After we welcome God into our lives, we run the risk of falling into the trap of using religion to placate our consciences in order to avoid the painful process of further conversion. This danger is not isolated to one or two religions but cuts across the landscape of all of them, for it is part of our human nature to resist personal internal change and to grasp at anything convenient to help us extinguish the gnawing realization that we need to change and become better individuals. What better tool to use than religion itself?
Accordingly, individuals in all religions use the tenets of their faith to actually dam their spiritual progress. How this is done varies from religion to religion. Nevertheless, it happens in all religions, so we need to guard against falling into that trap ourselves without realizing it. It is easy to look at others and see how they misuse religion, but that does us very little good unless we are willing to look inside ourselves to see if we are doing the very same thing in a different way.
History is replete with examples of people soothing their conscience in order to avoid true personal growth. We all look back with incredulity at the widespread practice of idolatry during Old Testament times. Later, during the time of Christ, many scribes and Pharisees justified their rejection of the Savior by their strict obedience to voluminous rules and customs. People bought indulgences during the Middle Ages to avoid the effort of truly repenting. Some Christians today believe that all they have to do is profess their acceptance of Christ, and they can continue living their lives without any changes. Others try to prove their worthiness through their works in an effort to feel good about themselves. Often, the most devout followers of the various religions actually are the most resistant to change and true conversion. Islamist extremists who believe they will go to heaven for killing innocent people are an obvious example of this point.
It is hard for us to understand the widespread practice of idolatry during Old Testament times. How could anyone actually worship something they made with their own hands and sacrifice humans to it? Yet the practice was widespread. I believe people naturally pursued this abominable practice because it enabled them to feel good about themselves while they did whatever they felt like doing. Often, idolatry, violence, and lasciviousness were closely related. The Sodomites intermingled idolatry with homosexual activity and were a significant problem in Old Testament times. Anthropologists refer to many of these religions as orgasmic religions because of the intense emotional state created by mixing blood and sex, similar to many movies today. Scholars identify the god Baal, who is frequently mentioned in the Old Testament, with Zeus of Greece and all the dysfunctional activity of the Greek gods. If the gods were involved in bizarre behavior, why should humanity aspire to be any better? Consequently, people used idolatry to assuage their conscience and avoid spiritual growth.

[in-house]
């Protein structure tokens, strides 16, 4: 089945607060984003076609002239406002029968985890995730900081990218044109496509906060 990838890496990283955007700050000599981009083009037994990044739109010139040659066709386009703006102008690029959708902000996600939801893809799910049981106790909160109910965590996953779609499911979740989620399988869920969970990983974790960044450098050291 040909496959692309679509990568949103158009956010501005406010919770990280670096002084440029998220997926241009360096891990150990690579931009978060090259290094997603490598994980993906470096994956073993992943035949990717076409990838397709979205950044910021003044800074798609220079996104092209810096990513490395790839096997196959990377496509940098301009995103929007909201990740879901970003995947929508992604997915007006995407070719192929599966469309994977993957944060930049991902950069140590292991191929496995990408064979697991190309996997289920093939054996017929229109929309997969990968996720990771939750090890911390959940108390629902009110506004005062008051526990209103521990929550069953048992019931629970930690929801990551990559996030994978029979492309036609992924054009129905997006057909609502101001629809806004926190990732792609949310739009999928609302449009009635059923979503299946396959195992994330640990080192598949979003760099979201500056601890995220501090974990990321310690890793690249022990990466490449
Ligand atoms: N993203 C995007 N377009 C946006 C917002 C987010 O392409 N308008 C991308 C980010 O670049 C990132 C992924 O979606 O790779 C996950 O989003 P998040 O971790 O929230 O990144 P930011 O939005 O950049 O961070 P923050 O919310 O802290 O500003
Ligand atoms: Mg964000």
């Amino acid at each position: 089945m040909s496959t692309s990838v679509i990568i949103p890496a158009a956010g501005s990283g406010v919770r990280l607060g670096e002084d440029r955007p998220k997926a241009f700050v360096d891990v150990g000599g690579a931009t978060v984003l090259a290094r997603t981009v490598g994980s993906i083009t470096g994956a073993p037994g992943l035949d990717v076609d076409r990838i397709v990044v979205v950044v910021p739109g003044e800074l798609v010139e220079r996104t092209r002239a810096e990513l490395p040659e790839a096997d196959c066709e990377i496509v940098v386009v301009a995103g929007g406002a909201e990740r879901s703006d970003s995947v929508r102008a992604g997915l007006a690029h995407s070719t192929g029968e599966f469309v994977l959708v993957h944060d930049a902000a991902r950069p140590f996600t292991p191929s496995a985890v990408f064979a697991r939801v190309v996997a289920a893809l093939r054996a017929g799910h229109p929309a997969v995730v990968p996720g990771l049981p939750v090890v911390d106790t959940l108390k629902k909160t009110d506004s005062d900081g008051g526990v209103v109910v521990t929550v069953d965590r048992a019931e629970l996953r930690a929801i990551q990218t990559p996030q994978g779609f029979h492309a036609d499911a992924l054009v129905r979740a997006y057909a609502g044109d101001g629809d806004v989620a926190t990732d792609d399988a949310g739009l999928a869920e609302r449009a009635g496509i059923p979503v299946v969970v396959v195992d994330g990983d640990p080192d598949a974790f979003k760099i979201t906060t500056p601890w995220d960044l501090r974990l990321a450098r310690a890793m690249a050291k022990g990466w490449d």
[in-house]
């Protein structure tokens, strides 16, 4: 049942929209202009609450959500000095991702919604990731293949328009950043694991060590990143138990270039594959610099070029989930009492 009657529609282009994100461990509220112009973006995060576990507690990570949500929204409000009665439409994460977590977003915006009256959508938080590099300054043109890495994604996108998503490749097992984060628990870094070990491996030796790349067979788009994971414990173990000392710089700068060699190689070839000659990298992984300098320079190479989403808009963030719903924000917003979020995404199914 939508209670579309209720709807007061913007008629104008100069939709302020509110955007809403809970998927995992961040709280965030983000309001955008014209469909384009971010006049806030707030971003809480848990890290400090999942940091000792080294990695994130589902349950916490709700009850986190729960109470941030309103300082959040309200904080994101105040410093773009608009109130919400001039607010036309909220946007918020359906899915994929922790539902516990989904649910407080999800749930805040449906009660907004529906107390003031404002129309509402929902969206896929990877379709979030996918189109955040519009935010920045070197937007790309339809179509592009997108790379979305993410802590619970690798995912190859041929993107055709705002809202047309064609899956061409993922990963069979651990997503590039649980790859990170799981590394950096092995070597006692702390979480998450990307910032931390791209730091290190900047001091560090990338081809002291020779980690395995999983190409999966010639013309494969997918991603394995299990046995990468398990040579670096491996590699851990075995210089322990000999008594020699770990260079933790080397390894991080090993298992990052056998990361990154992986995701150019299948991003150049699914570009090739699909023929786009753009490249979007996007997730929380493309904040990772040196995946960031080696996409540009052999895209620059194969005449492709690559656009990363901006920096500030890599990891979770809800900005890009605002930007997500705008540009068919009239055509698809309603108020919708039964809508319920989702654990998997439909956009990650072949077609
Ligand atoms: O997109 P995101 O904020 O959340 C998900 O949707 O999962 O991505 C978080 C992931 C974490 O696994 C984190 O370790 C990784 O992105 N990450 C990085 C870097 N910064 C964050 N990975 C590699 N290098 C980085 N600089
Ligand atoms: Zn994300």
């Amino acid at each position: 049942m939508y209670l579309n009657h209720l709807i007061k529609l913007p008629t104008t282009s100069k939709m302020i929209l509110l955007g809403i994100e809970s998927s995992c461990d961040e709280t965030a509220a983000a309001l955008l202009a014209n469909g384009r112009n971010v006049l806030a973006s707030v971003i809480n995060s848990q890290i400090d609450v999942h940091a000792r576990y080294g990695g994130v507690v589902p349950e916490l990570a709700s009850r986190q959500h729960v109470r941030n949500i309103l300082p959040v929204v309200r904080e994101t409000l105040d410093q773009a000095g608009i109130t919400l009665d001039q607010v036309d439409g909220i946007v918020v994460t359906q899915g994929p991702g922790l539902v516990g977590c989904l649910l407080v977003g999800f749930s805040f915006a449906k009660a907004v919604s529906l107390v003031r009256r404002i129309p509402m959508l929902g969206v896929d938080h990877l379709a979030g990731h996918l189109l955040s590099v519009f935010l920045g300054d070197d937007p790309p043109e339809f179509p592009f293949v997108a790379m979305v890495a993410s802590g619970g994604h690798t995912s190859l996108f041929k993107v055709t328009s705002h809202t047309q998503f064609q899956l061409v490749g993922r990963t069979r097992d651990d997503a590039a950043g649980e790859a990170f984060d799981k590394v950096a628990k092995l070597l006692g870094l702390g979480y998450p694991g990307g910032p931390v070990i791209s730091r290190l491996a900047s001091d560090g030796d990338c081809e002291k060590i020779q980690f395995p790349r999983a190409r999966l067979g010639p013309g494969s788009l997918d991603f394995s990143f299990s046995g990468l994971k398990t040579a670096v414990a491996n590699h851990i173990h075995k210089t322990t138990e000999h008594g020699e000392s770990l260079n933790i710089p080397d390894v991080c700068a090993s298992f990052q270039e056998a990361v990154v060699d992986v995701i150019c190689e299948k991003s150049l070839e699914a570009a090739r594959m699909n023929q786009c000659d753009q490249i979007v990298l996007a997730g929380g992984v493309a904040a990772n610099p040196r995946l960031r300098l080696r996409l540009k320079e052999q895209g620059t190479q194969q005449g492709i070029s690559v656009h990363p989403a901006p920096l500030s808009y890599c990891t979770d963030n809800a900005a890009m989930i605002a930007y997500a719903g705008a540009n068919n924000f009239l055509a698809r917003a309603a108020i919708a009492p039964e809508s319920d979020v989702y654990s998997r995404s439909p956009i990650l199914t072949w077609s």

On the other hand, many devout Jews refused to accept Christ when he, their actual God, lived in their mist because they were bound by the traditions of their fathers. These individuals failed to recognize that the Law of Moses points people to Christ. Many individuals were not receptive to His message because they felt God had already accepted them due to their obedience to a myriad of rules. They focused their attention on following procedures instead of allowing the process to turn their hearts to God. It was easier to use their obedience to various regulations as a means of justifying their current status than to attempt the more difficult task of allowing their obedience to change their hearts. They were not seeking light and truth, so they did not see the source of all truth and goodness when he was living in their mist. It was easier to obey a bunch of rules than to open up their hearts to God and follow Christ. Surely focusing on the letter of the law brings spiritual death while striving to understand and obey the spirit of the law facilitates a rebirth into a more abundant spiritual life. (See Romans 7:6).
The selling of indulgences during the Middle Ages had the same effect. Back then, the Catholic Church issued certificates granting remission from the punishment of sins in exchange for a donation to the Church. Part of the faulty logic used to justify the trafficking of indulgences was that charity is the ultimate virtue, and we demonstrate our charity by giving alms, so who better to give alms to than to God’s church? Therefore, we are saved by giving alms to the Church. By focusing on the results and not on the underlying motivation of actions, an insidious practice became widespread, lulling many good persons into a false sense of security. This deceptive practice invariably became part of the rationalization some people used to justify actions that were offensive to God.
Purchasing indulgences offered an easy way for individuals to comfortably remain the same, unconverted. Some individuals even purchased indulgences before they committed a sin in case they died before they could buy an indulgence afterward. Initially, indulgences were issued by the Church as remission from the punishment of the sins that one had already fully repented of. However, because of our aversion to making deep personal changes, individuals purchased indulgences as a means to avoid true repentance, which denotes a real change of heart and behavior. It was easier to part with some money than to change one’s heart. The Church said they were forgiven, so no further change, growth or development in Christ were required. Consequently, some individuals’ personal progress ceased, and the quality of their lives decayed like dammed, stagnate water.